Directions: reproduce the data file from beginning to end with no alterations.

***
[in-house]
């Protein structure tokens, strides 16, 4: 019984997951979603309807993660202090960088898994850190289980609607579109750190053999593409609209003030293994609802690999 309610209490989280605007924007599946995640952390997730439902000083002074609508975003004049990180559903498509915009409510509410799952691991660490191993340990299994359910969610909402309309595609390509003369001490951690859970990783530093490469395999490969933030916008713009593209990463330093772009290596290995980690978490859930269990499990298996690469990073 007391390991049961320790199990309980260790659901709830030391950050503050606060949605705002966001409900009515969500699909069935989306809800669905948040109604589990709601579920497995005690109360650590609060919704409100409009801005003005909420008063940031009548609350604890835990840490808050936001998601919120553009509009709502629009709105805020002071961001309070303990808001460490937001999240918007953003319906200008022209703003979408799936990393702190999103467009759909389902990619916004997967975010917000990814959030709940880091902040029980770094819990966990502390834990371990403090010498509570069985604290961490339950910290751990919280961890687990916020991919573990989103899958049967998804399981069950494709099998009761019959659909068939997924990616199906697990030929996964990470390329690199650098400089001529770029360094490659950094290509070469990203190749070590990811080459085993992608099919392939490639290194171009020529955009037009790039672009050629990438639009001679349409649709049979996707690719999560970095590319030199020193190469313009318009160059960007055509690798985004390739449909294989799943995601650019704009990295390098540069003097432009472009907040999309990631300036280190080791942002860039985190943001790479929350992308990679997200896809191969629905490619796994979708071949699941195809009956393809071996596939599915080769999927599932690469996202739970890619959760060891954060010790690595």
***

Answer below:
[in-house]
């Protein structure tokens, strides 16, 4: 019984997951979603309807993660202090960088898994850190289980609607579109750190053999593409609209003030293994609802690999 309610209490989280605007924007599946995640952390997730439902000083002074609508975003004049990180559903498509915009409510509410799952691991660490191993340990299994359910969610909402309309595609390509003369001490951690859970990783530093490469395999490969933030916008713009593209990463330093772009290596290995980690978490859930269990499990298996690469990073 007391390991049961320790199990309980260790659901709830030391950050503050606060949605705002966001409900009515969500699909069935989306809800669905948040109604589990709601579920497995005690109360650590609060919704409100409009801005003005909420008063940031009548609350604890835990840490808050936001998601919120553009509009709502629009709105805020002071961001309070303990808001460490937001999240918007953003319906200008022209703003979408799936990393702190999103467009759909389902990619916004997967975010917000990814959030709940880091902040029980770094819990966990502390834990371990403090010498509570069985604290961490339950910290751990919280961890687990916020991919573990989103899958049967998804399981069950494709099998009761019959659909068939997924990616199906697990030929996964990470390329690199650098400089001529770029360094490659950094290509070469990203190749070590990811080459085993992608099919392939490639290194171009020529955009037009790039672009050629990438639009001679349409649709049979996707690719999560970095590319030199020193190469313009318009160059960007055509690798985004390739449909294989799943995601650019704009990295390098540069003097432009472009907040999309990631300036280190080791942002860039985190943001790479929350992308990679997200896809191969629905490619796994979708071949699941195809009956393809071996596939599915080769999927599932690469996202739970890619959760060891954060010790690595």